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Miles of smiles in Citroen’s cute little C1 character

06:00 09 October 2014

New Citroen C1 city car has a cheeky face and real character to drive.

New Citroen C1 city car has a cheeky face and real character to drive.

Citroen

With bug eye headlights and grinning grille, the Citroen C1 city car will put a big smile on your face too, says motoring editor Andy Russell.

Test drive: Citroen C1 Flair PureTech 1.2 82 five-door,

Price: £10,935 (range from £8,245)

Engine: 1,199c, 82hp, three-cylinder petrol

Performance: 0-62mph 11 seconds; top speed 106mph

MPG: Urban 52.3; extra urban 76.3; combined 65.7

CO2 emissions: 99g/km

Benefit-in-kind tax rate: 12%

Insurance group: 11E (out of 50)

Warranty: Three years or 60,000 miles

Will it fit in the garage? Length 3,465mm; width (including door mirrors) 1,884mm; height 1,460mm

The distinctive split front lights design looks like a pair of eyes with brows while the lower front grille gives the impression of a huge grinning face. And that’s what the C1 does for you too – it’s a little car that puts a big smile on your face.

Citroen has given the C1 a really fun and funky design – which makes it different and distinctive compared to the more mature-looking Peugeot 108 and youthful, dynamic Toyota Aygo with which it shares running gear, oily bits and interior. And that’s going to be most imporant if all three are going to win a share of this blossoming A-segment market.

This new second-generation trio of city cars confirms that small is beautiful in a sector which is expanding in terms of both models and sales as more people down-size cars to cut running costs.

Like its Peugeot sibling, the Citroen also offers an 82hp 1.2-litre, three-cylinder petrol engine alongside the 68hp 1.0-litre unit.

While the smaller engine is fine if you spend much time in towns and cities, the extra oomph of the 1.2-litre unit, which powers higher-specification models, is welcome on the open road.

These three-cylinder engines are not the smoothest at low revs with a bit of a throbby thrum which you notice through the pedals and steering wheel. Wind them up and they feel more refined, accompanied by an exhaust note that is sporty enough to make you think there is something much more exciting beneath the bonnet.

Even if you go for the bigger unit, there is not much of a penalty at the pumps with a combined fuel figure of 65.7mpg, against up to 74.3mpg for the 1.0-litre, while CO2 emissions of 99g/km still mean no annual road tax to pay. In real-world mixed motoring I saw 55 to 60mpg most of the time with a best of 63mpg.

The C1 is compact enough to nip through tight gaps in the traffic and squeeze into little parking spaces – helped by the light steering – but pushing the wheels out to the corners gives it the biggest possible footprint on the road and maximises space inside.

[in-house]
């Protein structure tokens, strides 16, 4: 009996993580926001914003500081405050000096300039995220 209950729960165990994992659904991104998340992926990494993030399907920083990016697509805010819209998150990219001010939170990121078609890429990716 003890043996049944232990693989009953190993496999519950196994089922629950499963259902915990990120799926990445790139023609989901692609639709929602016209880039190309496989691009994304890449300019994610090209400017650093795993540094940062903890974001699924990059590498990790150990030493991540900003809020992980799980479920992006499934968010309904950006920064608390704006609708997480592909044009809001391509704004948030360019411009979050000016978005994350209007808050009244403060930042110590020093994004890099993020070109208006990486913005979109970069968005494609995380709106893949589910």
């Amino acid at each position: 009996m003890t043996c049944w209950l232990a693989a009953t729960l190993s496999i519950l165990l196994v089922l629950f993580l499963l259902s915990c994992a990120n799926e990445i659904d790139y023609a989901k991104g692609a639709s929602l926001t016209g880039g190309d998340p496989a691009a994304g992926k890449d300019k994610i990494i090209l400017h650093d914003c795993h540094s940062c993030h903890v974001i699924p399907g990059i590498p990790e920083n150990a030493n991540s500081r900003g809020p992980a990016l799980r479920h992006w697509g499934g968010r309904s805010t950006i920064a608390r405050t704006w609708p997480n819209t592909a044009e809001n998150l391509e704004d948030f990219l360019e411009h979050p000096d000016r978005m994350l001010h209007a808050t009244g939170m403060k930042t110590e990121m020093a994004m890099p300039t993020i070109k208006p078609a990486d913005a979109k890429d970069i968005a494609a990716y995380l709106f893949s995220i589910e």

The result is a little city car that is pretty adept at soaking up poor, pockmarked urban roads but does not feel out of its depth on twisty open roads with suspension that is still firm enough to give the C1 a flat stable stance through fast corners so you can have a disproportionate amount of fun given the power outputs of the small engines.

The interior continues that fun feel with its speedo-dominated instrument binnacle, bar-style rev counter and seven-inch central touchscreen which, on top models, allows the driver to run selected smartphone apps.

There are also personalisation options for the fascia panels and gear lever, so it can co-ordinate or contrast with the body colour, but it is a shame that that hard plastic fascia does not feel as nice as it looks. Easy-to-use controls and a light clutch pedal take the strain out of stop-start urban snarl-ups.

For a small car, the C1 has a surprising amount of space inside. You can get four average adults in reasonsably comfortably for short journeys – especially in the five-door models – if those in front give up some of their legroom. My top-model test car also boasted very supportive front seats with one-piece seatbacks incorporating head rests.

The well-shaped 196-litre boot takes a useful amount of shopping or enough luggage for two people. The rear seats split 50/50 and fold down but leave a step up from the boot floor and their painted metal backs could get marked if not protected from sharp loads.

As well as being good looking, the C1 is attractively priced with Touch, Feel and Flair trim levels as well as a canvas-roofed Airscape version. And, in these cost-conscious times, that will put an even bigger smile on your face.

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Andy Russell

Andy Russell

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EDP motoring editor, journalist who loves wheels and engines but hates cleaning them.

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